Former Fuller president Richard Mouw often remarked to new students—“Welcome to Fuller! Someone is probably mad at you for being here.” Fuller occupies a middle space in American and even global Christianity. It occupies a middle space and sometimes confusing space in American evangelicalism. More conservative evangelicals wonder out loud: Has Fuller gone liberal? Is Fuller jumping off the cliff? More progressive evangelicals are distraught that Fuller has not taken a more open stance on issues theological and ethical. To these, Fuller sometimes feels too fundamental. Fuller occupies this middle space. It is a confusing space sometimes, but a good space. I am glad to be a Fuller graduate three times over (MDIV, DMIN, PhD), and I am so honored to work at Fuller. As a Fuller DMIN student or graduate, I hope you are proud of your school. My bottom line: Fuller is an evangelical seminary in the best sense of the word. Though that word has been diluted or redefined recently. Let me explain:
I am an evangelical. It defines the way I think (my orthodoxy), how I act (my orthopraxy), and how I relate to God, to others and my world (my orthopathy). This is a joyful and hopeful way of being a Christian. An evangelical loves God greatly, and seeks to serve others and bless the world. An evangelical is eager to engage in a community of faith that worships and encourages discipleship, and engages in mission around the world and in a neighborhood. This is that faith that is part of my heritage. This is the brand of Christianity that I have chosen. I am proud to be an evangelical.
But a crime has been committed. I am an evangelical, and I have been robbed.
American culture is eager to talk about religion, and this becomes very apparent as national politics heat up. In this cycle, I am hearing the term “evangelical” bantered around more frequently. Unfortunately this term is used to describe a wide range of people:
Those eager to decide who is in and who is out
Those who see God as stingy
Those who hold tightly to a strict set of doctrines and question anyone outside of their fenceposts
Those who are certain who goes to heaven, and who goes to hell
Those who ascribe to well defined and narrow moral and social values
Those who see evangelical as a synonym for Republican
I am proud to be an evangelical both theologically and genealogically, but the term has been hijacked.
My great grandfather was part of a pietistic movement in Sweden that broke away from a theologically cold State Church. They focused on Scripture and found new life, vibrant life in Jesus Christ. My grandfather emigrated to the United States and found a spiritual home with other immigrants who would band together to become an evangelical movement called Mission Friends. These Mission Friends became what is known today as the Evangelical Covenant Church. My father and mother in different parts of the country grew up in Covenant Churches; they met and were married in a Covenant Church. My brother and I came along growing up and being nurtured in a Covenant Church. I was ordained in the Evangelical Covenant Church and served as pastor of an Evangelical Covenant Church for 24 years. Now I work and teach at Fuller Theological Seminary, an evangelical seminary. Evangelicalism is my heritage, my story.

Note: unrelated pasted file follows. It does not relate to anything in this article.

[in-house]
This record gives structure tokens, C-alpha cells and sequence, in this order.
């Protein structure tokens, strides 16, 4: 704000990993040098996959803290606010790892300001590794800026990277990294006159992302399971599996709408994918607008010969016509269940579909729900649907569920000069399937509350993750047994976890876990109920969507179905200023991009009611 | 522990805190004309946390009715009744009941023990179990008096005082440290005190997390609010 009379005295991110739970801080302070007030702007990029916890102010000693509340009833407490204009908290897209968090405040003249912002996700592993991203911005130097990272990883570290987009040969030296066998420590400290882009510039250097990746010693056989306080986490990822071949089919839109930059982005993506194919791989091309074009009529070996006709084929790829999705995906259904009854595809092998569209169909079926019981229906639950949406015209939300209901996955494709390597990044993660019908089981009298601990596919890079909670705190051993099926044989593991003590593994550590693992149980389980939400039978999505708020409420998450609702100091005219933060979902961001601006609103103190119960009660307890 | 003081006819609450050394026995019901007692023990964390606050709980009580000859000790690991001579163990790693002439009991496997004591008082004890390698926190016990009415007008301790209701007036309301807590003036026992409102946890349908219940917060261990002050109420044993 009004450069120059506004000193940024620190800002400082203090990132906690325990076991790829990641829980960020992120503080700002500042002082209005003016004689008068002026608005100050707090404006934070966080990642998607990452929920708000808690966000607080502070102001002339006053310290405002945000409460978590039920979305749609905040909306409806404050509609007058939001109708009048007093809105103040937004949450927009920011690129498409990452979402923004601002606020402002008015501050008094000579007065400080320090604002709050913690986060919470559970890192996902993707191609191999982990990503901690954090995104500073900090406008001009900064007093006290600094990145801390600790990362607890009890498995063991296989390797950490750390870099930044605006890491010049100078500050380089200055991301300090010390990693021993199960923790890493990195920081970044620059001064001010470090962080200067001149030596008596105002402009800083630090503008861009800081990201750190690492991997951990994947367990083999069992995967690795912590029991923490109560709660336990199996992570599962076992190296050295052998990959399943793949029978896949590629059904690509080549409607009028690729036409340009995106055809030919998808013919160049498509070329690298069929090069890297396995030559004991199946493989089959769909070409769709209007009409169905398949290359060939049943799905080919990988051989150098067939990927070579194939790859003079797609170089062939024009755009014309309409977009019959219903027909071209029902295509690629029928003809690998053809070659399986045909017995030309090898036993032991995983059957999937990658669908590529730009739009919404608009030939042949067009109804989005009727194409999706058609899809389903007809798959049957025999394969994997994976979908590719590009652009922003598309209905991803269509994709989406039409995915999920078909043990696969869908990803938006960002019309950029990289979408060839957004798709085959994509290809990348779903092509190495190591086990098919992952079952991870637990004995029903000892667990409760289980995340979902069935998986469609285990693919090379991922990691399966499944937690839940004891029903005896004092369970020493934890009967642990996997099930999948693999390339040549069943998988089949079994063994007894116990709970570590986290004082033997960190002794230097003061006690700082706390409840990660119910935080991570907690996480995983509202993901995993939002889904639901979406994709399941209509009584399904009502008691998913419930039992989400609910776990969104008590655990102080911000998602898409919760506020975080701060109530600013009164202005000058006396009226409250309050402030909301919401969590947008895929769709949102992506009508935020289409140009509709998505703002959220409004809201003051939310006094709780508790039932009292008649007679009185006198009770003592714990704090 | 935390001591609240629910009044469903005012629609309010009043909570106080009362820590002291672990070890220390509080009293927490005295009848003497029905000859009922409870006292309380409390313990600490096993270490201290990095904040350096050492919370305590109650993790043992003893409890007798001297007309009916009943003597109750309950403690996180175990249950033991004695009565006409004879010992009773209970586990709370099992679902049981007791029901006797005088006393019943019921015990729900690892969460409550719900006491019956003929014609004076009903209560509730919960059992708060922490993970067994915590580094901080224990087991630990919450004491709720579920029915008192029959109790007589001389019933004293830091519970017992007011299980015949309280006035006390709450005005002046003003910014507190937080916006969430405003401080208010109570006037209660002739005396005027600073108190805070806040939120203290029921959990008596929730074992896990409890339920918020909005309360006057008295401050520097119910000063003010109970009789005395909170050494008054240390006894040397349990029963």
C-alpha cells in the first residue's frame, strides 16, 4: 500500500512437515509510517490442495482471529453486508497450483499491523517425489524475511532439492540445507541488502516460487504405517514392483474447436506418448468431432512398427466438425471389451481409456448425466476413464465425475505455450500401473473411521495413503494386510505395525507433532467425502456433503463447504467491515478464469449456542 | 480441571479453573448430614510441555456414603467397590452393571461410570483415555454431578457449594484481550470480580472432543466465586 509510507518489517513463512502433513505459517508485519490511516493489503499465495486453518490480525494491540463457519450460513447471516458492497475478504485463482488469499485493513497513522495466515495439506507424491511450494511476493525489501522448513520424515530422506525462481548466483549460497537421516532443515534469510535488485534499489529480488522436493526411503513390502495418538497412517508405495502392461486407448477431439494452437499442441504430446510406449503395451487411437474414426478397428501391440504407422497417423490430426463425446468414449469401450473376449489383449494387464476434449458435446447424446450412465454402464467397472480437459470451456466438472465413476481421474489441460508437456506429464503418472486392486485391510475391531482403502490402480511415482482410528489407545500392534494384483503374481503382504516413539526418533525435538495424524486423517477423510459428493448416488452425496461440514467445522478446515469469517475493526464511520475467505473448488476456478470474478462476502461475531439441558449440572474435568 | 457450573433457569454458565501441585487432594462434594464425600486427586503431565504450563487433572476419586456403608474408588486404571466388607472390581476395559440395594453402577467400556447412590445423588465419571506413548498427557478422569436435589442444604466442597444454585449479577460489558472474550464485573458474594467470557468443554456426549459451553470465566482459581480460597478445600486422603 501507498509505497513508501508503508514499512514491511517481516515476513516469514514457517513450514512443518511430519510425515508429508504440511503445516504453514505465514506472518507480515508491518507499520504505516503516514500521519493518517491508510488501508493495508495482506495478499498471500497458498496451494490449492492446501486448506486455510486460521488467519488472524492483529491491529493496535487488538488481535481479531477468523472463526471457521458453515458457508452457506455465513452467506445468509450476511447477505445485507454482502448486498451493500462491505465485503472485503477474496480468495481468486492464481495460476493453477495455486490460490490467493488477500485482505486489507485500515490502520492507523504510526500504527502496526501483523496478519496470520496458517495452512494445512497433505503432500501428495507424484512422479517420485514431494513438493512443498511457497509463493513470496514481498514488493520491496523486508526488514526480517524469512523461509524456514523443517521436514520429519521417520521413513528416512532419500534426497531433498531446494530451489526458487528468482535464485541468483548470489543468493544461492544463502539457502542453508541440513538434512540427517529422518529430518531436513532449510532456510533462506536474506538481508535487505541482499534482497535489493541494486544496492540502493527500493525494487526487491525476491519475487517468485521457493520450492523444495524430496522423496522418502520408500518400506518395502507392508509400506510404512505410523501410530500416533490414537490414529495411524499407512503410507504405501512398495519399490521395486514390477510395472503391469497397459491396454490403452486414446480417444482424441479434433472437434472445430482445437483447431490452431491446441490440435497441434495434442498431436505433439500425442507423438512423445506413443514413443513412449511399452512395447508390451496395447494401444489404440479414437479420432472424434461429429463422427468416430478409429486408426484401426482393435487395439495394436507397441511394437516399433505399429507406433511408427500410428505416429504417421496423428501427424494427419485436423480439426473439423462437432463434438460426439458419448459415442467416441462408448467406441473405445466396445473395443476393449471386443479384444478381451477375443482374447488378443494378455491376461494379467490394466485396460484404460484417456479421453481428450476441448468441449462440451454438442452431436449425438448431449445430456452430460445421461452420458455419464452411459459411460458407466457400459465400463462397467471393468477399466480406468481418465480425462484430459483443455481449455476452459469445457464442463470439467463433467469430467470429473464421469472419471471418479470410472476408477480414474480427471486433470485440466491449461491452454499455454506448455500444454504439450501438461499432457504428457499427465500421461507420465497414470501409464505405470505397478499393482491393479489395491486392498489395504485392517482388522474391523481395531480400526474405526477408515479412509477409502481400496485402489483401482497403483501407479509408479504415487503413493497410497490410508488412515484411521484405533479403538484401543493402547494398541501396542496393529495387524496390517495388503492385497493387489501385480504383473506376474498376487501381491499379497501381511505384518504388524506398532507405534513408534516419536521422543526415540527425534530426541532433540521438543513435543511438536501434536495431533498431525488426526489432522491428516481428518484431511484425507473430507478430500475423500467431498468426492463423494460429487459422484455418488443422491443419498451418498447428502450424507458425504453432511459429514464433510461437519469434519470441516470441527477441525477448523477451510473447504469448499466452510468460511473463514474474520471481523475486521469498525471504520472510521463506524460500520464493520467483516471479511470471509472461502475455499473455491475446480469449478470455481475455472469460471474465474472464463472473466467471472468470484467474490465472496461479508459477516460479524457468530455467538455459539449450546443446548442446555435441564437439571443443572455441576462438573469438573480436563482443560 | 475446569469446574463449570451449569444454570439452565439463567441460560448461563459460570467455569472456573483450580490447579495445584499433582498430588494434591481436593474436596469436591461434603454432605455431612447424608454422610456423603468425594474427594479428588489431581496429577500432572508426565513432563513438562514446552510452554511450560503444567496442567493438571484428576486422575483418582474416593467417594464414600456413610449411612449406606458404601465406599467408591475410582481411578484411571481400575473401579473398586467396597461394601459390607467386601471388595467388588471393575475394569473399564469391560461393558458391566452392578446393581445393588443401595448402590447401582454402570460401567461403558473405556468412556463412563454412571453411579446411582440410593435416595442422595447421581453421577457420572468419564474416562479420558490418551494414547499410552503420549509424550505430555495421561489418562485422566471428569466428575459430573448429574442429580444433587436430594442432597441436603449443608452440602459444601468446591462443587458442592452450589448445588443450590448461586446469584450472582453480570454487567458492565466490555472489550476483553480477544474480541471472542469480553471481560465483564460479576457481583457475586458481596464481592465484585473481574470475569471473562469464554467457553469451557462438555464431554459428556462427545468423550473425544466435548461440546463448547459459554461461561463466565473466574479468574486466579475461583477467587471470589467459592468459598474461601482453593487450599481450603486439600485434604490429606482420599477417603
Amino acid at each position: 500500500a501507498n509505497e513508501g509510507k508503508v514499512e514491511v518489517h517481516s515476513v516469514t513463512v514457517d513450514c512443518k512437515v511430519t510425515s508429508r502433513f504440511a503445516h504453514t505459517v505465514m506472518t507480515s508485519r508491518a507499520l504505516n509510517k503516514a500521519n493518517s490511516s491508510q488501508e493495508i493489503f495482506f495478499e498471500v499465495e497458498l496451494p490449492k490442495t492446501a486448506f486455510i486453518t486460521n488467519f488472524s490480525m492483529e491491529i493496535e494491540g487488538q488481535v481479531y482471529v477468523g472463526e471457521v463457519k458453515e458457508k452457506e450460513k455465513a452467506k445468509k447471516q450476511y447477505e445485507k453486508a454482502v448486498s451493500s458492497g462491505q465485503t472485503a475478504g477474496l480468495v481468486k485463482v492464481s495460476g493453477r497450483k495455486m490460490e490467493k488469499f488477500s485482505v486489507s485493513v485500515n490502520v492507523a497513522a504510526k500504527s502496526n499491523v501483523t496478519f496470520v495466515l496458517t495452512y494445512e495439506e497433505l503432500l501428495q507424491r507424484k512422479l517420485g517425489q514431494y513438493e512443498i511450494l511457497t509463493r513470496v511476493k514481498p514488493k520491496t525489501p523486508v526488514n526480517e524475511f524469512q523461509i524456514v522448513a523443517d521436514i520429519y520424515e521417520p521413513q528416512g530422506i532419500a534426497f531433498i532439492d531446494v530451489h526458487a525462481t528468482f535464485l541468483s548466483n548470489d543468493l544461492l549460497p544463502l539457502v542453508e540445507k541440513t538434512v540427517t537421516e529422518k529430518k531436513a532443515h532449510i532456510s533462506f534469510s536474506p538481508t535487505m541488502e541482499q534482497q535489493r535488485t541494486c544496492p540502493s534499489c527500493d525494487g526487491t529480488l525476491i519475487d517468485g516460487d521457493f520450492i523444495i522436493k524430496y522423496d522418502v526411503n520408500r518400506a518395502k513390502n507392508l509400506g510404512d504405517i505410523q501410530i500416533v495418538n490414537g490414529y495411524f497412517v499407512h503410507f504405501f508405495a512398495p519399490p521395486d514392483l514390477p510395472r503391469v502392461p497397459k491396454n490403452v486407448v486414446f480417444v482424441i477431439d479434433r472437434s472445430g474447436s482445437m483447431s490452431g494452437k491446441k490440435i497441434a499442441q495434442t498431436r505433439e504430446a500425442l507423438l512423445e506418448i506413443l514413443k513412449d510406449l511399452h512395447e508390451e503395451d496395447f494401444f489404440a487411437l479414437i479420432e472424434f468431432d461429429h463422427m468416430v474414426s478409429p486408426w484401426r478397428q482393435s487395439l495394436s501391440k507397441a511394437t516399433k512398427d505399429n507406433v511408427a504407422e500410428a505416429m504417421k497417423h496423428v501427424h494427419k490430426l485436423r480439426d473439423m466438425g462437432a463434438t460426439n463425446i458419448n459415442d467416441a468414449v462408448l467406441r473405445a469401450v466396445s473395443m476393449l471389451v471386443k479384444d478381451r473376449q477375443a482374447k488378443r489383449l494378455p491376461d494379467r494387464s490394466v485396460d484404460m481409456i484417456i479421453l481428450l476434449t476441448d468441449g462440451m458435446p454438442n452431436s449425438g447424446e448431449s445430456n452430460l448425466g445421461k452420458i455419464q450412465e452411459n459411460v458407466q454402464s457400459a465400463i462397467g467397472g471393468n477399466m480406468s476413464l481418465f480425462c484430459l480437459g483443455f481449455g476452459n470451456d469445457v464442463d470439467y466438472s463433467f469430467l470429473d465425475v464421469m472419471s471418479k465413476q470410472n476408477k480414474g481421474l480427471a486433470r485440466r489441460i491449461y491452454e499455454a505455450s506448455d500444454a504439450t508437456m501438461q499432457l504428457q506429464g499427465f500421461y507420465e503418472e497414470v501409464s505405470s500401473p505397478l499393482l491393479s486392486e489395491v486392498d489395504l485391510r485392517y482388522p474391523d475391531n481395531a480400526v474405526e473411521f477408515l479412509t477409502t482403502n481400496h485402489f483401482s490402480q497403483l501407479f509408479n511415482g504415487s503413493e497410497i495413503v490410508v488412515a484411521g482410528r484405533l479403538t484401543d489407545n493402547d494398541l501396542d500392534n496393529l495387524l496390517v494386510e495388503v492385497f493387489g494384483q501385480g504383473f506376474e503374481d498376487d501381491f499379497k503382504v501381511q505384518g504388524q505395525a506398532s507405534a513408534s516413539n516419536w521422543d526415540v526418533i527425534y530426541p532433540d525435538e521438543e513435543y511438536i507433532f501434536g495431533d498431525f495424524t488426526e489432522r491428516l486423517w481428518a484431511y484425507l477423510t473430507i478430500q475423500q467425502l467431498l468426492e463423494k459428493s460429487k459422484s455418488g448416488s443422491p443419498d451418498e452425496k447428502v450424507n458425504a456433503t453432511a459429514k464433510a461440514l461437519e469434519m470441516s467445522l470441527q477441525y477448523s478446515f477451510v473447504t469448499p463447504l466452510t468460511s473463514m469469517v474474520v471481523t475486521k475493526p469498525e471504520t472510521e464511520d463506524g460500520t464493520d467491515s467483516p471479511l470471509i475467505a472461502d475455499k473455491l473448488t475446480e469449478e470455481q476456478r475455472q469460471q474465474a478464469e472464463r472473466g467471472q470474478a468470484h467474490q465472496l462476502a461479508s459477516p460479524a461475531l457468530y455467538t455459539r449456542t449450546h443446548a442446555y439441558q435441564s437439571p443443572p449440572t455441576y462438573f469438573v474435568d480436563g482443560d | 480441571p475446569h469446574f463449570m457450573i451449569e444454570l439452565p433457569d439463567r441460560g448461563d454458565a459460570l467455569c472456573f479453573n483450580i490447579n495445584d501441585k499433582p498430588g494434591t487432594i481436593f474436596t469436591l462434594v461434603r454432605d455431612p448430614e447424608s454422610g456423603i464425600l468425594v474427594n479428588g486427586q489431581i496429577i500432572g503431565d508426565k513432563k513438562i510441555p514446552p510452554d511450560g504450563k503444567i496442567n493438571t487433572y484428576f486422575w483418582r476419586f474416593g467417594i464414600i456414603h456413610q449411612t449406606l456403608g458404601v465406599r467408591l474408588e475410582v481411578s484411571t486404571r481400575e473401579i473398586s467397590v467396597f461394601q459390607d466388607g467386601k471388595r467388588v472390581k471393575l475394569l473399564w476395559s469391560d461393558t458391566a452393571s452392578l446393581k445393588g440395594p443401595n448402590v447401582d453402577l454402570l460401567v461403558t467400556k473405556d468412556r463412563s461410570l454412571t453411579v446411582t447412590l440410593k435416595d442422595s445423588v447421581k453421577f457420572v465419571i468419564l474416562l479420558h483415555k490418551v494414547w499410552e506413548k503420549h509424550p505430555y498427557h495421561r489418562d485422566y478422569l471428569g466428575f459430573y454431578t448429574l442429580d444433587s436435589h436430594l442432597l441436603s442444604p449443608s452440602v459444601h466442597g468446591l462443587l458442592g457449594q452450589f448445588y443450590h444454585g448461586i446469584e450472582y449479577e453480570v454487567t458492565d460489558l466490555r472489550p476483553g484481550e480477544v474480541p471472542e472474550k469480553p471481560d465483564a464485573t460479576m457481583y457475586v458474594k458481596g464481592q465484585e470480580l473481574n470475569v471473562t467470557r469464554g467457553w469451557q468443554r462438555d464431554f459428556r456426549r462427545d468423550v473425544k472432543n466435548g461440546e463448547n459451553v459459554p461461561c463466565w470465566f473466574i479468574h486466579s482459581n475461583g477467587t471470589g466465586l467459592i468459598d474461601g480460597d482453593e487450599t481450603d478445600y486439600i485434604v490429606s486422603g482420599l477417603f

Scholars work to define what evangelicalism is. Briefly, it emerges out of the Reformation, and the renewal movements of the 18th and 19th Centuries influenced by two major streams-Puritanism, and Pietism. A classic definition says that evangelicalism focuses around five themes:
- crucicentric (the work of Jesus on the cross is key)
- biblicist (the Bible is the Word of God and the central guide for life)
- conversionist (people’s lives are transformed by following Jesus)
- missional (evangelicals actively work in the world, making the world a better place, proclaiming good news, and making disciples), and
- transdenominational (evangelicals believe and partner together across denominational lines).
An easier way to say this is that an evangelical is someone who is transformed by the person and work of Jesus Christ, finds the Bible to be authoritative for life and doctrine and practice, and actively works to make the world better. This is a humble, vibrant, and generous faith that comes alive in communities of faith full of people who believe this good news and live it out in thoughtful and heartfelt ways. This is lived out in the Evangelical Covenant Church and Fuller Theological Seminary.
The Covenant and Fuller have shaped me. The Evangelical Covenant Church grew out of the Pietistic revivals in Europe. Holding to the centrality of Scripture and the uniqueness of Jesus Christ, it values a freedom in Christ refusing to divide over minor issues. The Covenant Church as a community of learners asks—“where is it written?” An early Covenanter remarked that the church with its membership as a fellowship of believers has doors narrow so to exclude those who don’t give witness to Jesus, but wide enough to include all who do.
Fuller Theological Seminary is an evangelical seminary that wrestles to maintain a theological position between a liberal Christianity and a fundamentalist Christianity. It holds tightly to an evangelical core and explores theological innovation at the edges. It is a risky theological adventure, but an exciting endeavor.
People in America are free to believe whatever they please and to follow whatever religious paths they would like. Not everyone who is a Christian is an evangelical. I want a richer definition of evangelical back. I call myself an evangelical in the best sense of the term. I am proud of that description and proud of Fuller.